Syrian children with the bags. Around 2,000 volunteers in the UAE came together to assemble the kits during Ramadan. Image Credit: Courtesy: Dubai Cares

Dubai: Dubai Cares has started distributing 50,000 school bags — packed during its volunteering initiative in Ramadan — to Syrian crisis-affected children in Jordan, in partnership with Save the Children.

The charity organisation had launched the ‘Back to School’ edition of its ‘Volunteer Emirates’ initiative in May, to support refugee children affected by the Syrian crisis.

In line with UAE’s ‘Year of Zayed’ initiative, Dubai Cares said its initiative has received overwhelming support from the UAE community, as around 2,000 volunteers from across the country came together to assemble the kits during Ramadan.

Abdulla Ahmad Al Shehhi, chief operating officer of Dubai Cares, said: “For children affected by the Syrian conflict, these school kits are not only important for them to start a new academic year, it gives a great push forward to keep delivering hope to the most marginalised and deprived children affected by emergencies and protracted crises. Through this initiative, we also hope to alleviate the already heavy financial burden on families affected by the Syrian crisis and living in Jordan, by giving children the necessary tools they need to learn and prosper.”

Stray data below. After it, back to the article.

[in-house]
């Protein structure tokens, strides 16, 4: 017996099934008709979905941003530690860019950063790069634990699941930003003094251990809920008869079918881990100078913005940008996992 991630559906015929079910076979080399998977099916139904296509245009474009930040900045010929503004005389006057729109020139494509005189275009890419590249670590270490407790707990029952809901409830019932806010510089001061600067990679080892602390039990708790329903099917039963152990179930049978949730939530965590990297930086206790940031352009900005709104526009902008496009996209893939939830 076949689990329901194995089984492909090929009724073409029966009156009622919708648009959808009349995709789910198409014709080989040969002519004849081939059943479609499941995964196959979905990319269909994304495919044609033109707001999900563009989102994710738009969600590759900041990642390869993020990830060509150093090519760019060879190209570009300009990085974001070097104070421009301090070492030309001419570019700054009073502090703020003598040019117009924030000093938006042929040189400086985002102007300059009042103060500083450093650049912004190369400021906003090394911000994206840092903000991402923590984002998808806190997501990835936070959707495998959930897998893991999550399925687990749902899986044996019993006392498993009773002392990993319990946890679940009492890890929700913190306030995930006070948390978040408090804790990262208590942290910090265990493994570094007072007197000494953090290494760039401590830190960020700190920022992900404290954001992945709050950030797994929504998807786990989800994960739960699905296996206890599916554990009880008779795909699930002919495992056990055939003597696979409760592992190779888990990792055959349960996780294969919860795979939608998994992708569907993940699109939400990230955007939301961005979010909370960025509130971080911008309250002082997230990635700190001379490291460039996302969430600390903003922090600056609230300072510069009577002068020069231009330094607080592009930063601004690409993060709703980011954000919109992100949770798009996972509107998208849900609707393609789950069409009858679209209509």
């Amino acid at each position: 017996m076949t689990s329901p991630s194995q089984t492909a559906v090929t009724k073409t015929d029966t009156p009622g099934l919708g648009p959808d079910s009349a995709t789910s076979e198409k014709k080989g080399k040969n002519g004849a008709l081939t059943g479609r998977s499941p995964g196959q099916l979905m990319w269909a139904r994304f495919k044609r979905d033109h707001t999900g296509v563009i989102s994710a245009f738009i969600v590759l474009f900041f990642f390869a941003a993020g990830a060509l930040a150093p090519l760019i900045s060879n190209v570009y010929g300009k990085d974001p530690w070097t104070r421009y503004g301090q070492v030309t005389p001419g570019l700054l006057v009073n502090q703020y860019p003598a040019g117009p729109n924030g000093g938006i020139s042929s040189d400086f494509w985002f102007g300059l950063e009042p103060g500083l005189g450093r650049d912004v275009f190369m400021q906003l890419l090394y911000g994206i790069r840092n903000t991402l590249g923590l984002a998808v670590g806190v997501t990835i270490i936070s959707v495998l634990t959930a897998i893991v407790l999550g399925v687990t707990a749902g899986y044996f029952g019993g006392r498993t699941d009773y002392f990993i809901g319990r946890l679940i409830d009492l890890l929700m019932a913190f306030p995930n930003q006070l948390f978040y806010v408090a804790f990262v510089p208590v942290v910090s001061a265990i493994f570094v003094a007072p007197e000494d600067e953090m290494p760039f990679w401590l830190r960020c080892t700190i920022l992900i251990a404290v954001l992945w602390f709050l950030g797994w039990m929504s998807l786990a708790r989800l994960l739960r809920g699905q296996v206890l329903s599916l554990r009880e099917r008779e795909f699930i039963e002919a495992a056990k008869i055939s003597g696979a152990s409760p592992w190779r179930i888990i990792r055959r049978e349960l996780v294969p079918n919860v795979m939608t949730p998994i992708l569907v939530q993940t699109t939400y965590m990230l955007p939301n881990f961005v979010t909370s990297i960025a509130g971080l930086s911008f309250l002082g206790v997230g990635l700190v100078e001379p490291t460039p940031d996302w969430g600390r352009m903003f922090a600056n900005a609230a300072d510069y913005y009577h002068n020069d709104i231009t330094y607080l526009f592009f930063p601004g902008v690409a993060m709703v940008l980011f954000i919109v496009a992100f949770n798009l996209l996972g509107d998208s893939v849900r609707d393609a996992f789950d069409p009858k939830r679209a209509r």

Khalil Hijazin, Save the Children Jordan’s development director, said: “We are very happy to cooperate again with Dubai Cares to improve children’s educational experience. This in-kind donation of backpacks by Dubai Cares not only ensures access to essential school supplies for thousands of children in need, but also complements our efforts that aim to encourage the enrolment of children in schools, by addressing one major barrier, which is the cost of stationery.”

According to a 2018 UNHCR report, Jordan had a recorded 657,628 registered Syrian refugees as of February 2018, with 51 per cent being children. Although 126,127 Syrian children were enrolled in public schools during the 2016–2017 academic year, 40 per cent of school-aged child refugees remain without an education.

In Jordan’s Za’atari refugee camp, which houses more than 80,000 Syrian refugees currently, around 25 per cent are 28,599 school-aged children who are out of school.